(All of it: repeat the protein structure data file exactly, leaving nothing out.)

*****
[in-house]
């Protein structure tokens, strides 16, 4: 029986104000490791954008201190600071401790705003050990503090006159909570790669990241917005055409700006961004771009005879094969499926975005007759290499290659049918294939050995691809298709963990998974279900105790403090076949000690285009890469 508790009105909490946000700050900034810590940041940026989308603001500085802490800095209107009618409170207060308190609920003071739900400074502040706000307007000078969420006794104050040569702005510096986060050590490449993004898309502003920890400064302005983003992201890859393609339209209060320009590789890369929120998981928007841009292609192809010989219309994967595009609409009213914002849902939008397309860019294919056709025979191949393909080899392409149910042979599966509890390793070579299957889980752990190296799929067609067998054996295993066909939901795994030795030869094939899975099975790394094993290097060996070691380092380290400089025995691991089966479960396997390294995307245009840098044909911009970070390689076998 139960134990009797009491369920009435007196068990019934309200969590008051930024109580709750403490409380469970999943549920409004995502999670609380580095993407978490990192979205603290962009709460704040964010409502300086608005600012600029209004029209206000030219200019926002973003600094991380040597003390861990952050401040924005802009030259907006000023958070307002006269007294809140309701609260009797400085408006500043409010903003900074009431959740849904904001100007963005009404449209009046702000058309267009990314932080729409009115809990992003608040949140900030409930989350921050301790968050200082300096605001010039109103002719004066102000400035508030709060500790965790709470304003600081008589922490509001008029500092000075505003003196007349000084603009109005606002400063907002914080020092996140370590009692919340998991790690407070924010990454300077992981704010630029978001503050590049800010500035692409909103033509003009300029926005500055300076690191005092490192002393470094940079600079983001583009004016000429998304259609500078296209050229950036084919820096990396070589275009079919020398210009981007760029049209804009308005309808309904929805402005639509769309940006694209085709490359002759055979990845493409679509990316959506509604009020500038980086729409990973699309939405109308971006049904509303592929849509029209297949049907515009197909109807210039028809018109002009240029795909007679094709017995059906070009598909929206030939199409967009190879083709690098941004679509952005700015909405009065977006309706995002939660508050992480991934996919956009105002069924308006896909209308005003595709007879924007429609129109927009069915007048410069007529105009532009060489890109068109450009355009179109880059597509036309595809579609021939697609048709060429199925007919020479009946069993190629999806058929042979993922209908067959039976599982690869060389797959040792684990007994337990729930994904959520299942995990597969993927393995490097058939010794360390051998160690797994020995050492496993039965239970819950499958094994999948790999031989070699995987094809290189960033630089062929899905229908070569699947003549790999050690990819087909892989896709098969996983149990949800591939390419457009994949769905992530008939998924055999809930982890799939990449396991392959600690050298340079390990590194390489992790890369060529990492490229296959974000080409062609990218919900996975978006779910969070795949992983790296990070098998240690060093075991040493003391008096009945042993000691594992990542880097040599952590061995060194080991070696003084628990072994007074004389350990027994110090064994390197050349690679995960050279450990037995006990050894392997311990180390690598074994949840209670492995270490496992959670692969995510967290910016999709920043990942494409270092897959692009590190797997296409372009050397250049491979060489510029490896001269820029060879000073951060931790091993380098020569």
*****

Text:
[in-house]
């Protein structure tokens, strides 16, 4: 029986104000490791954008201190600071401790705003050990503090006159909570790669990241917005055409700006961004771009005879094969499926975005007759290499290659049918294939050995691809298709963990998974279900105790403090076949000690285009890469 508790009105909490946000700050900034810590940041940026989308603001500085802490800095209107009618409170207060308190609920003071739900400074502040706000307007000078969420006794104050040569702005510096986060050590490449993004898309502003920890400064302005983003992201890859393609339209209060320009590789890369929120998981928007841009292609192809010989219309994967595009609409009213914002849902939008397309860019294919056709025979191949393909080899392409149910042979599966509890390793070579299957889980752990190296799929067609067998054996295993066909939901795994030795030869094939899975099975790394094993290097060996070691380092380290400089025995691991089966479960396997390294995307245009840098044909911009970070390689076998 139960134990009797009491369920009435007196068990019934309200969590008051930024109580709750403490409380469970999943549920409004995502999670609380580095993407978490990192979205603290962009709460704040964010409502300086608005600012600029209004029209206000030219200019926002973003600094991380040597003390861990952050401040924005802009030259907006000023958070307002006269007294809140309701609260009797400085408006500043409010903003900074009431959740849904904001100007963005009404449209009046702000058309267009990314932080729409009115809990992003608040949140900030409930989350921050301790968050200082300096605001010039109103002719004066102000400035508030709060500790965790709470304003600081008589922490509001008029500092000075505003003196007349000084603009109005606002400063907002914080020092996140370590009692919340998991790690407070924010990454300077992981704010630029978001503050590049800010500035692409909103033509003009300029926005500055300076690191005092490192002393470094940079600079983001583009004016000429998304259609500078296209050229950036084919820096990396070589275009079919020398210009981007760029049209804009308005309808309904929805402005639509769309940006694209085709490359002759055979990845493409679509990316959506509604009020500038980086729409990973699309939405109308971006049904509303592929849509029209297949049907515009197909109807210039028809018109002009240029795909007679094709017995059906070009598909929206030939199409967009190879083709690098941004679509952005700015909405009065977006309706995002939660508050992480991934996919956009105002069924308006896909209308005003595709007879924007429609129109927009069915007048410069007529105009532009060489890109068109450009355009179109880059597509036309595809579609021939697609048709060429199925007919020479009946069993190629999806058929042979993922209908067959039976599982690869060389797959040792684990007994337990729930994904959520299942995990597969993927393995490097058939010794360390051998160690797994020995050492496993039965239970819950499958094994999948790999031989070699995987094809290189960033630089062929899905229908070569699947003549790999050690990819087909892989896709098969996983149990949800591939390419457009994949769905992530008939998924055999809930982890799939990449396991392959600690050298340079390990590194390489992790890369060529990492490229296959974000080409062609990218919900996975978006779910969070795949992983790296990070098998240690060093075991040493003391008096009945042993000691594992990542880097040599952590061995060194080991070696003084628990072994007074004389350990027994110090064994390197050349690679995960050279450990037995006990050894392997311990180390690598074994949840209670492995270490496992959670692969995510967290910016999709920043990942494409270092897959692009590190797997296409372009050397250049491979060489510029490896001269820029060879000073951060931790091993380098020569």